Reader's Blog: Promoting the facts about good uses of GMOs

The ruling on July 26 by the Court of Justice of the European Union is frankly absurd. The case was brought by the Confederation paysanne (a French agricultural union which

Reader's Blog: Promoting the facts about good uses of GMOs

The ruling on July 26 by the Court of Justice of the European Union is frankly absurd. The case was brought by the Confederation paysanne (a French agricultural union which defends the interests of small scale farming). The court ruled that ‘organisms obtained by mutagenesis are Genetically Modified Organisms (GMOs) and are, in principle, subject to the obligations laid down by the GMO directive’.

However, the court also ruled that only ‘certain mutagenesis techniques’ will fall into this category. What kind of anti-science nonsense is this?

There are more than 3,000 records on the International Atomic Energy Agency’s database of plant varieties that have been produced by mutagenesis — one listing a wheat variety that was officially approved in 1966 and was developed by irradiation with gamma rays. The resultant variety had stripe and stem rust resistance, was resistant to lodging, and had higher yields.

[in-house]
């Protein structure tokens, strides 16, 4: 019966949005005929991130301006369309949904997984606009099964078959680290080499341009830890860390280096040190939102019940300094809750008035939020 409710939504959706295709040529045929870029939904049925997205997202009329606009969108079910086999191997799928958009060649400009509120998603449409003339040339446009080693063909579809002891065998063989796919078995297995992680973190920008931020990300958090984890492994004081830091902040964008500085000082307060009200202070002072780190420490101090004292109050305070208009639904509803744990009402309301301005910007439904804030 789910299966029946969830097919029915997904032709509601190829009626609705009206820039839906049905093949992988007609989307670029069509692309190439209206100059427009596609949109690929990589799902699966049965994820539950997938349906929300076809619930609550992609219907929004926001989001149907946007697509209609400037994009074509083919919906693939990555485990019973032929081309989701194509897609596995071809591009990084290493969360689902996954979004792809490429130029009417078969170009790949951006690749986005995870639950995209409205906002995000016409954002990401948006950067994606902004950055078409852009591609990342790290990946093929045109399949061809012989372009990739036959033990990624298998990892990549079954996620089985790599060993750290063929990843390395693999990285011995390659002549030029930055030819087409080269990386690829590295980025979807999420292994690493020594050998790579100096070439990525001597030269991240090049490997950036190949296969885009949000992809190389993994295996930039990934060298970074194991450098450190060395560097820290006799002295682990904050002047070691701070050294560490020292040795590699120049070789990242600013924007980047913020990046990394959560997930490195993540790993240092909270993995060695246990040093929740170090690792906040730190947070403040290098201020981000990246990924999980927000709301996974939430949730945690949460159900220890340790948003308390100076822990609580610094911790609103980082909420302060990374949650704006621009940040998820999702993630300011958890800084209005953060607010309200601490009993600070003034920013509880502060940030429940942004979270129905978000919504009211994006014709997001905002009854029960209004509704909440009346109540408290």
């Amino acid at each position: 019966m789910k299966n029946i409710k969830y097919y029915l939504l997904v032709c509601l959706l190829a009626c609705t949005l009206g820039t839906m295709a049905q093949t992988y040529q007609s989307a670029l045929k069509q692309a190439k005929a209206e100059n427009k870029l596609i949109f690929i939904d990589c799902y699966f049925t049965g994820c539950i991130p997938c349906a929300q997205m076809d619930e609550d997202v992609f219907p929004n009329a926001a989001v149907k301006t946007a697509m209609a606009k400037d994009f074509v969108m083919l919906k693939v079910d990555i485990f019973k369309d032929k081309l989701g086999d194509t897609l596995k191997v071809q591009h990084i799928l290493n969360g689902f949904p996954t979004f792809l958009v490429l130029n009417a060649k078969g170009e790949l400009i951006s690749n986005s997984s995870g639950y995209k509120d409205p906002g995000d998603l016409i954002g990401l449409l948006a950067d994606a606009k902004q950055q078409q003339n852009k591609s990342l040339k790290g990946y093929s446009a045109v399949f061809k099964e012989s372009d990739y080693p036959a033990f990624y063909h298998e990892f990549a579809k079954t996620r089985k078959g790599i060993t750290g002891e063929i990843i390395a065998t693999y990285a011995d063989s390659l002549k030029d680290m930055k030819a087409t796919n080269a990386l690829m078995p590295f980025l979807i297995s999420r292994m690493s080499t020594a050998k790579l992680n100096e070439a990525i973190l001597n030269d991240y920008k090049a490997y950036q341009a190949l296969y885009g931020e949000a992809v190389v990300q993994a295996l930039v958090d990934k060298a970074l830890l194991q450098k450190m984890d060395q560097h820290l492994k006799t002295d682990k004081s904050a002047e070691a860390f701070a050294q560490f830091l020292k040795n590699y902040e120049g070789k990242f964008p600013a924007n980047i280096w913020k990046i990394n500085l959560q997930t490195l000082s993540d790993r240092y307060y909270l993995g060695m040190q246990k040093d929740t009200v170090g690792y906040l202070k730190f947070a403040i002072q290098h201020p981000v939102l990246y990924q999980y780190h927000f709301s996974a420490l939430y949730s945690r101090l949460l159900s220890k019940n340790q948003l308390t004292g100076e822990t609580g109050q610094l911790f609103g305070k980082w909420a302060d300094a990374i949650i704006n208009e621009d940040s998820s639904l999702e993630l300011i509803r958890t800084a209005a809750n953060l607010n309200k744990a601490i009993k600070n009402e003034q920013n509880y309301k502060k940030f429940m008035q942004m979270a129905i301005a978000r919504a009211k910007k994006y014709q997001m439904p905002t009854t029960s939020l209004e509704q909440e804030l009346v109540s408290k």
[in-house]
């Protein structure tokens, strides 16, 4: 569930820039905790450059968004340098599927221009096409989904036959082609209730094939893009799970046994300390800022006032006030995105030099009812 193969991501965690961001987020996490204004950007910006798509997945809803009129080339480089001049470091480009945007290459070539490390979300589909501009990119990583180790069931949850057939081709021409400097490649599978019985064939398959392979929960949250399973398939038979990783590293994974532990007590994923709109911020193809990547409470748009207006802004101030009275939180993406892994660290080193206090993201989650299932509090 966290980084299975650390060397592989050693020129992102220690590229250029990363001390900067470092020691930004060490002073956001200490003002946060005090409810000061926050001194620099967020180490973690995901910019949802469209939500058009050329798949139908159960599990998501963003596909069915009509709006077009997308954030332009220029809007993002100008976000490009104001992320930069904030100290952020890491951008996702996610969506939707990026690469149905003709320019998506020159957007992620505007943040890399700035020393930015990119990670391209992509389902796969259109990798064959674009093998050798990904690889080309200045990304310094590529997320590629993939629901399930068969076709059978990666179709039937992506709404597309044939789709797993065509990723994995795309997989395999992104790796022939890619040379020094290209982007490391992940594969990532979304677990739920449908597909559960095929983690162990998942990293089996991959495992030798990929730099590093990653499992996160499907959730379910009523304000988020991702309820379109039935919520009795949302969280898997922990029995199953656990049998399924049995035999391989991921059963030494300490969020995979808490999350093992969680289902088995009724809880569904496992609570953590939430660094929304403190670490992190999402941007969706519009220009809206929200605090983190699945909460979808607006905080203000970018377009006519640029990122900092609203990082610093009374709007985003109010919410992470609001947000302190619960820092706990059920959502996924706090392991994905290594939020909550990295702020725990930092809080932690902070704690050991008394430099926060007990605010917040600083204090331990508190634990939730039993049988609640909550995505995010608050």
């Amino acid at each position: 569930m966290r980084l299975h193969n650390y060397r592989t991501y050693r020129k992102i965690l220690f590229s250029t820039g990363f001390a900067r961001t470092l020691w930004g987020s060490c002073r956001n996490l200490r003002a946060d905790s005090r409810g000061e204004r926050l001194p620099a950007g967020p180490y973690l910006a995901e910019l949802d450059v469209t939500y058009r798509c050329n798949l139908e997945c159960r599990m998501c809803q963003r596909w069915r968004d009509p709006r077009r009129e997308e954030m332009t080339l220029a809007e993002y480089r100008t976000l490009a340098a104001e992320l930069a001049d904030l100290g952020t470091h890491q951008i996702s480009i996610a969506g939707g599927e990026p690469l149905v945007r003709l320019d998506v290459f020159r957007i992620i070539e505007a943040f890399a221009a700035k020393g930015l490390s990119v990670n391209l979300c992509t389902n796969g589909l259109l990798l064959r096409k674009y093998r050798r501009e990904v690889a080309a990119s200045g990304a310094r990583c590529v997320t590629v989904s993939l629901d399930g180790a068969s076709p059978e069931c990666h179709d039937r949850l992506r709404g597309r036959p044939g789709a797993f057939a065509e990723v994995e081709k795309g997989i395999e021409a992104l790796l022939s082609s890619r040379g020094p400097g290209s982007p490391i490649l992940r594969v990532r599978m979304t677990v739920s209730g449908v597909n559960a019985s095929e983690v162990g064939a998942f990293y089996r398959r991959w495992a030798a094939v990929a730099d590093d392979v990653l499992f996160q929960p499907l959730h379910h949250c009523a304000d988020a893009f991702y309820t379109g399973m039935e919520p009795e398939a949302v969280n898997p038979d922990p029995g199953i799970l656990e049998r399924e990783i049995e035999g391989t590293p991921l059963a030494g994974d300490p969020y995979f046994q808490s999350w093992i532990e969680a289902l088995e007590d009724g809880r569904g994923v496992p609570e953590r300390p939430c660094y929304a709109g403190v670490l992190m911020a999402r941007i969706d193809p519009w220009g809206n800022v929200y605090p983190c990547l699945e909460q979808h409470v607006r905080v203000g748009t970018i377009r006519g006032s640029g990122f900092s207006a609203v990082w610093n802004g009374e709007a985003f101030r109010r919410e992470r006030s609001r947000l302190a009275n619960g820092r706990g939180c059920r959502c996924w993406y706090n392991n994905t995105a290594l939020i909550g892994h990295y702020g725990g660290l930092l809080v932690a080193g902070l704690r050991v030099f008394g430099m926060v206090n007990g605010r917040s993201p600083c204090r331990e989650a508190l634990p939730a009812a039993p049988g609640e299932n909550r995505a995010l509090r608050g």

We have been consuming many crops that have been produced in this way for decades with no adverse consequences. We have a new technique available to us that gives more precise outcomes than blasting genomes with gamma rays ie, CRISPR Cas. In a letter ‘GMO stance is grossly misleading’ (Irish Examiner, July 12), I noted how Minister Naughten’s proposal to Cabinet to ‘enable Ireland to prohibit or restrict the cultivation of GMOs in Ireland’ is completely at odds with Ireland’s ambitions for climate action;(a report in the Irish Times on June 18th noted how ‘Ireland was second worst in EU on climate action’) incidentally Irish agriculture could not survive without the importation of genetically modified feed from abroad. Newer plant breeding techniques such as CRISPR cas can provide solutions that will help Irish farmers combat the effects of climate change (including fighting novel and more virulent pathogens).

In less than three weeks, we are hosting a major international conference on these issues. I extend an open invitation to all of your readers to join us in the Convention Centre on Spencer Dock in Dublin (August 19-24) and join in the discussion and have your voice heard (iapb2018.com).

Let’s promote facts, not fear.

Dr Barbara Doyle Prestwich Lecturer in Plant Biotechnology and President of the International Association for Plant Biotechnology

University College Cork

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